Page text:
The taut Mike Nichols drama Silkwood (1983) was based on the real life case of a plutonium processing plant metallurgy worker, Karen Silkwood (Meryl Streep), who discovered corporate powers were covering up radiation leaks at Oklahoma's Kerr-McGee plant. Karen's whistle blower efforts as a union activist to reveal Kerr- McGee's possible radiation poisoning of its employees ended tragically. Karen had been a union activist with the Oil, Chemical, and Atomic Workers' Union who was a vocal advocate for plant safety. Reportedly on her way to meet with New York Times reporter David Burnham, Karen died in a suspicious one-car accident in November 1974. Some believed the accident was actually an intentional murder for Karen's outspoken critique of Kerr-McGee plant safety. Others blamed Karen's abuse of alcohol and drugs, found in small quantities in her blood.

Excerpt fromTCM located HERE

The entire cast is exceptional, especially Sudie Bond, as one of Karen's older co-workers; Craig T. Nelson, as a man who may be doctoring negatives for the company's protection; Josef Sommer and Ron Silver, as union executives; Bruce McGill, who must represent virtually the entire Kerr-McGee management team, and Graham Jarvis, as one of the specialists who alerts the union members to the dangers they face.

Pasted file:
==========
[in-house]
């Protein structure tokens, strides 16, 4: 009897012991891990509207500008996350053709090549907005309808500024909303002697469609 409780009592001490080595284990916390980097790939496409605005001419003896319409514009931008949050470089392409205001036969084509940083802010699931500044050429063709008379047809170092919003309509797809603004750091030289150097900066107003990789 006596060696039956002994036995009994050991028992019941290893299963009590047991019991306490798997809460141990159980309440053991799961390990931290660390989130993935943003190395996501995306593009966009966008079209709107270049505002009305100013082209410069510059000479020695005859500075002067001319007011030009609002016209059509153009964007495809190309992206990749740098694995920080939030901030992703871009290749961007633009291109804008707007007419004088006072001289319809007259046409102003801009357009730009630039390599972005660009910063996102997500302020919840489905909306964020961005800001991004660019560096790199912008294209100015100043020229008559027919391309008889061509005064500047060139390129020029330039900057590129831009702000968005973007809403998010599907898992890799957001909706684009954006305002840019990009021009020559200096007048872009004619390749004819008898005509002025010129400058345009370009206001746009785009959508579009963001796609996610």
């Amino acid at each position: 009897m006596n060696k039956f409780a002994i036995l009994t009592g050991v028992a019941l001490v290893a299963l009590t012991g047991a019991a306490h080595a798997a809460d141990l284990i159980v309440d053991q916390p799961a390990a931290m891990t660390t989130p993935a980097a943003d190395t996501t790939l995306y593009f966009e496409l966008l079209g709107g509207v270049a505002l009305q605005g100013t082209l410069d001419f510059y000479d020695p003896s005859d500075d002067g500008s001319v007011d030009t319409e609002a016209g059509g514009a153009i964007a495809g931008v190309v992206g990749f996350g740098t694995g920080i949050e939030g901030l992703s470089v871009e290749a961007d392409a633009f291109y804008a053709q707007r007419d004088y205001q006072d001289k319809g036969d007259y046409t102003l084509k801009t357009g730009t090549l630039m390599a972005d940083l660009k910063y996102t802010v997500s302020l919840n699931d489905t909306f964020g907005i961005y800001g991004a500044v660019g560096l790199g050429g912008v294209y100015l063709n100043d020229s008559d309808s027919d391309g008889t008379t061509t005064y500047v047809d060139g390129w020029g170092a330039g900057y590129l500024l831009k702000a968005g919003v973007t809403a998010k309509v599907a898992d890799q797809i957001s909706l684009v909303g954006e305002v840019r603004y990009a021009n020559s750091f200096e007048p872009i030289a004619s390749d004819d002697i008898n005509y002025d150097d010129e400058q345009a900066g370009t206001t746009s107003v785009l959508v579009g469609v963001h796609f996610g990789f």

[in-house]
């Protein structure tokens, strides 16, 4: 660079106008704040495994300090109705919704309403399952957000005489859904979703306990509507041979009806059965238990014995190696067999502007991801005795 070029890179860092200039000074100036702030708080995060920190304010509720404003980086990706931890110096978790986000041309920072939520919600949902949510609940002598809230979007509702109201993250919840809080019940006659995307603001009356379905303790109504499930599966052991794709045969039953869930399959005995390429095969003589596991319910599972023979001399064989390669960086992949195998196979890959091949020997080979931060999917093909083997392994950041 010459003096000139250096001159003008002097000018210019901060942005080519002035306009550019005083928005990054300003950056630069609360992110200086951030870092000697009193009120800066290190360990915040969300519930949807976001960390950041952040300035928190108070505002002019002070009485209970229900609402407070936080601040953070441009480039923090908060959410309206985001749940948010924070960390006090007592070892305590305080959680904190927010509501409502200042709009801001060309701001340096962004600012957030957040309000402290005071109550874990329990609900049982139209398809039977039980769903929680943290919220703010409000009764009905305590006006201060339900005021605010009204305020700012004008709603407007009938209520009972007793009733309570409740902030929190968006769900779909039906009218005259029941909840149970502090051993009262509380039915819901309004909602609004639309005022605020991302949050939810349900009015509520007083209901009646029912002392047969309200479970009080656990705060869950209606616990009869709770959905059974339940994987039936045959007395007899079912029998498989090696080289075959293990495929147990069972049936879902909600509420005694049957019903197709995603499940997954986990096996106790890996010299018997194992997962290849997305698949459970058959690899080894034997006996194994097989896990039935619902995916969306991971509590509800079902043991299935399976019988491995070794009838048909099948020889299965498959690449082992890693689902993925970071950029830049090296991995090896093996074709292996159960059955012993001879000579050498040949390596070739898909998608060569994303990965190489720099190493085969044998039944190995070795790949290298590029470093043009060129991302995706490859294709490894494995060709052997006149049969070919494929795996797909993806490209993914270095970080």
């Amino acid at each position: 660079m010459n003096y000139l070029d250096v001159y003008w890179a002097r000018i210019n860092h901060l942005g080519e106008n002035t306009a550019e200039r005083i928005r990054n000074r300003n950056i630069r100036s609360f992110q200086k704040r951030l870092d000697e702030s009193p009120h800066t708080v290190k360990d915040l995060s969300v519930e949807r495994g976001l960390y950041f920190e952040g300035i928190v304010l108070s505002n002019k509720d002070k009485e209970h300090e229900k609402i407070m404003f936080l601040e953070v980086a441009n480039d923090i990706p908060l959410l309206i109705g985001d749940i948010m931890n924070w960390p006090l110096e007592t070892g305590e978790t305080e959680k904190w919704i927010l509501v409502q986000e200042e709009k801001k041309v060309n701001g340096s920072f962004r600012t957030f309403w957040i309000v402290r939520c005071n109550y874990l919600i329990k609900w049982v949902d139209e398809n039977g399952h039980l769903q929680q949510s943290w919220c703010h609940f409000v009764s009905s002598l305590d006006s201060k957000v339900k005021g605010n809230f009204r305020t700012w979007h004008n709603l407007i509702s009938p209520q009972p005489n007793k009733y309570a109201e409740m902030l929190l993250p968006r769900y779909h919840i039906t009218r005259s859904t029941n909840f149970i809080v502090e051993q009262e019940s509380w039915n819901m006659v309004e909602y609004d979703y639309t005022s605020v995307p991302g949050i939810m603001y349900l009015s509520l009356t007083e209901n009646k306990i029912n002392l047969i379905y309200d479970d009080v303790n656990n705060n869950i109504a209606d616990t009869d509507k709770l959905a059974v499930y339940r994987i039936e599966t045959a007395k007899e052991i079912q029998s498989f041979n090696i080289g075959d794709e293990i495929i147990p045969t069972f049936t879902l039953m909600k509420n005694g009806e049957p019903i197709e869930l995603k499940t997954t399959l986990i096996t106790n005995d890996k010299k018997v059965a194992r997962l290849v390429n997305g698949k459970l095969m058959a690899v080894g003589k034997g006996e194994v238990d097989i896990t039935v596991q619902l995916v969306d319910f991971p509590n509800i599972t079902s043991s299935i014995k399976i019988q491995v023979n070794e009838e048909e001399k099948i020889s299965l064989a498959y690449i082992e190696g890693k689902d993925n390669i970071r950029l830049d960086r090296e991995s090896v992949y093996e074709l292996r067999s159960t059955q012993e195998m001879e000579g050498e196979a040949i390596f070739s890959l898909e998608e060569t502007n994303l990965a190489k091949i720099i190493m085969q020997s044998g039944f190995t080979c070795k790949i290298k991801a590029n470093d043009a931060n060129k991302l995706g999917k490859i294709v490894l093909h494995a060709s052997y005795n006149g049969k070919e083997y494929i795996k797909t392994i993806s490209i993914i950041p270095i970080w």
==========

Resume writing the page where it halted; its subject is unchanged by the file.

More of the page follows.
As the screenplay catches the Texas-Oklahoma speech rhythms, and as these rhythms are re-created by the members of the cast, the work of Miroslav Ondricek, the cameraman, is equally successful. It captures the essence of the contradictions that exist in the petrochemical- nuclear landscapes of Oklahoma and Texas, where huge, sophisticated industrial facilities are set upon vast plains, otherwise occupied only by isolated farms, small towns and the sorts of roadhouses that haven't changed since the repeal of Prohibition.

Excerpt from theNYTimes located HERE



Image :    NOTE: The below Blu-ray captures were taken directly from the Blu-ray disc.

The dual-layered Kino Lorber Blu-ray of Silkwood has the early 80's stock softness we have seen so often. The visuals are consistent and thick in the original 1.85:1 aspect ratio. This seems how the film looked theatrically, not ant weakness in the transfer, digitization or source. Colors have a richness and there are moments exporting depth but generally the visuals are, authentically, flat and heavy. Certainly not 'demo' but true. It looks fine in-motion. This Blu-ray gave me a very watchable viewing in regards to the picture quality.